Nurses continue to face the challenge of preventing the consequences of patient-ventilator dyssynchrony, which is common yet underappreciated in critically ill patients.

The cost of providing care to critically ill patients in the United States consumes roughly 15% of all health care dollars, or 1% of the gross national product.1 Contributing to this economic burden are patients admitted to the intensive care unit (ICU) who require mechanical ventilation and patients with complications from their dependence on this technology.2,3 In fact, 50% of ICU patients receive mechanical ventilation.4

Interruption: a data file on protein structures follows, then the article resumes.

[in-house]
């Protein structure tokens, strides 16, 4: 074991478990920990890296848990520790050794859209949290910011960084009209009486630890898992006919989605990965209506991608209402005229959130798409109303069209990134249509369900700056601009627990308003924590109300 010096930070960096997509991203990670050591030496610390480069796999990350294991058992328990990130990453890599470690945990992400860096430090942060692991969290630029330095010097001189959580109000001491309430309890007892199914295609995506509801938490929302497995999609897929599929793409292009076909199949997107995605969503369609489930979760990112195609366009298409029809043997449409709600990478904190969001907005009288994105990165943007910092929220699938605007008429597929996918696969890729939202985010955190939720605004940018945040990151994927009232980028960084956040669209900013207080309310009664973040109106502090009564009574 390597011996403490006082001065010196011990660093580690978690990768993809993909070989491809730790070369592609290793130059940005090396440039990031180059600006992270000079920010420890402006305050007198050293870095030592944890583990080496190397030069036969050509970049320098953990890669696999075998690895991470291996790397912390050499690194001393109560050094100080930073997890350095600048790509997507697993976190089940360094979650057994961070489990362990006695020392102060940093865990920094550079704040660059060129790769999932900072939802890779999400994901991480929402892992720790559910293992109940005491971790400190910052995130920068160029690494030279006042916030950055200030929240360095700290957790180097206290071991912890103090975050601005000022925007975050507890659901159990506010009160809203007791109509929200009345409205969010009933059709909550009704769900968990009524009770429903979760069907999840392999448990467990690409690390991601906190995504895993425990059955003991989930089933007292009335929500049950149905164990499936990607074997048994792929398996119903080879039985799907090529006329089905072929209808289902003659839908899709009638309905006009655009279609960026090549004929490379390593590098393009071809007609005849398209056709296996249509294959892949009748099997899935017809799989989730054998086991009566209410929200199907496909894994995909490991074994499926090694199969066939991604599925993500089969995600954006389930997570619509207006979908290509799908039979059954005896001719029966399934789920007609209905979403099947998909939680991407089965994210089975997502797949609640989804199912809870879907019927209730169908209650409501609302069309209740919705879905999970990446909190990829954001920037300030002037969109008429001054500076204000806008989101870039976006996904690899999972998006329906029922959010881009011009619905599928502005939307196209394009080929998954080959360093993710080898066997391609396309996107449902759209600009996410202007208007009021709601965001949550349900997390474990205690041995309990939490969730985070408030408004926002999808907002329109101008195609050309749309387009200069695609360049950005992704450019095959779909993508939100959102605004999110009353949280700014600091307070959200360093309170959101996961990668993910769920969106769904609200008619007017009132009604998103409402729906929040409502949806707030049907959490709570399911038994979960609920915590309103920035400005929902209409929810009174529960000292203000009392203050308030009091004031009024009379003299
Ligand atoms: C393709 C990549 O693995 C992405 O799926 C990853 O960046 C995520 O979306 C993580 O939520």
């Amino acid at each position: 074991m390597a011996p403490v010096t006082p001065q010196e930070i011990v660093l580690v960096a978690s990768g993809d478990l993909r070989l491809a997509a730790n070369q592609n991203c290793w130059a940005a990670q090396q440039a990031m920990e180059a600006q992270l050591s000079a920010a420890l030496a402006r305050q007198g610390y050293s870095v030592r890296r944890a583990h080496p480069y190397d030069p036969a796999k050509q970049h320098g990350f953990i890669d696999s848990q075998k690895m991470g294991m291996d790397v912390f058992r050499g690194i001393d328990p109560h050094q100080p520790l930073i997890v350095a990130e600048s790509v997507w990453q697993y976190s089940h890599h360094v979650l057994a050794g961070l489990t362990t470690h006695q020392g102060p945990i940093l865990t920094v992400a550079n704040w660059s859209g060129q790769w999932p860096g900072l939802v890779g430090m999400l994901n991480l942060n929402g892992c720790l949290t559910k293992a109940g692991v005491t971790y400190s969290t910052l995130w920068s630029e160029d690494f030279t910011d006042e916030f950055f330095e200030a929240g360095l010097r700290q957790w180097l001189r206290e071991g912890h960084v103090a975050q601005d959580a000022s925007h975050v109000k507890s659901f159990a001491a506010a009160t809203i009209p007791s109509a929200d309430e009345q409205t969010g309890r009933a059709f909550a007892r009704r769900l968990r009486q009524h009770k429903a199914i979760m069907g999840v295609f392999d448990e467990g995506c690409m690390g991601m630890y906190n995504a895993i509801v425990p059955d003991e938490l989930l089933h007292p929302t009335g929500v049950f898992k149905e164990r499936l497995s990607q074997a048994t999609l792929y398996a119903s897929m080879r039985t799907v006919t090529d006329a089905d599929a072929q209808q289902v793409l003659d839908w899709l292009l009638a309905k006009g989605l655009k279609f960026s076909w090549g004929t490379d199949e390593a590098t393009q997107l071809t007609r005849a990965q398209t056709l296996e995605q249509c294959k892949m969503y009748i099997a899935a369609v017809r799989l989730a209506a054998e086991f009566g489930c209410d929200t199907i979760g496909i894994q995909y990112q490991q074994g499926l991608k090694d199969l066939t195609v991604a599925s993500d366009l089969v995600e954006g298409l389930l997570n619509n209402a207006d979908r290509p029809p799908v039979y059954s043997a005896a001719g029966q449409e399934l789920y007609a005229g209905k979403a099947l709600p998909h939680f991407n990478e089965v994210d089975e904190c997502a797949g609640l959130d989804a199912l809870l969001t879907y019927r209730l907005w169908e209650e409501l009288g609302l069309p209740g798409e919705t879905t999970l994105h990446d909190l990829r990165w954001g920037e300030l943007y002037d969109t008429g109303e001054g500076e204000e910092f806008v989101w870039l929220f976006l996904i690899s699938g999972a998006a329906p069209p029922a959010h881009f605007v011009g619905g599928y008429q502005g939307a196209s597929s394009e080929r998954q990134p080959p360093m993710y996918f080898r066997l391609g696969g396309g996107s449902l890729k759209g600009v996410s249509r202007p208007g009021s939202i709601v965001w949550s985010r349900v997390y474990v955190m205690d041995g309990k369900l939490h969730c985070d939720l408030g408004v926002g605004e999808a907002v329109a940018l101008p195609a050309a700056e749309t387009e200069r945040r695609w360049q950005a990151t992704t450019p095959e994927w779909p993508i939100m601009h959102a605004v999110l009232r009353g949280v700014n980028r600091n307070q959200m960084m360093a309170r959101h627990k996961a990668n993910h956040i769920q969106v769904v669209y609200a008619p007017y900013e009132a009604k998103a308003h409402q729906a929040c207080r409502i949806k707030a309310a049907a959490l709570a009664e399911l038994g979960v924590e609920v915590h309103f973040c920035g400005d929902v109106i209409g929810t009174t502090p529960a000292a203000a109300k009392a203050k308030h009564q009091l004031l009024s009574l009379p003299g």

Often, sedation is required to increase patients’ tolerance of the endotracheal tube, reduce anxiety, and facilitate sleep. In particular, sedation is used frequently to reduce patient-ventilator dyssynchrony (PVD).5,9 Sassoon and Foster10 define PVD as a mismatching between the patient’s breaths (neural) and ventilator-assisted breaths (phase asynchrony), as well as the inability of the...

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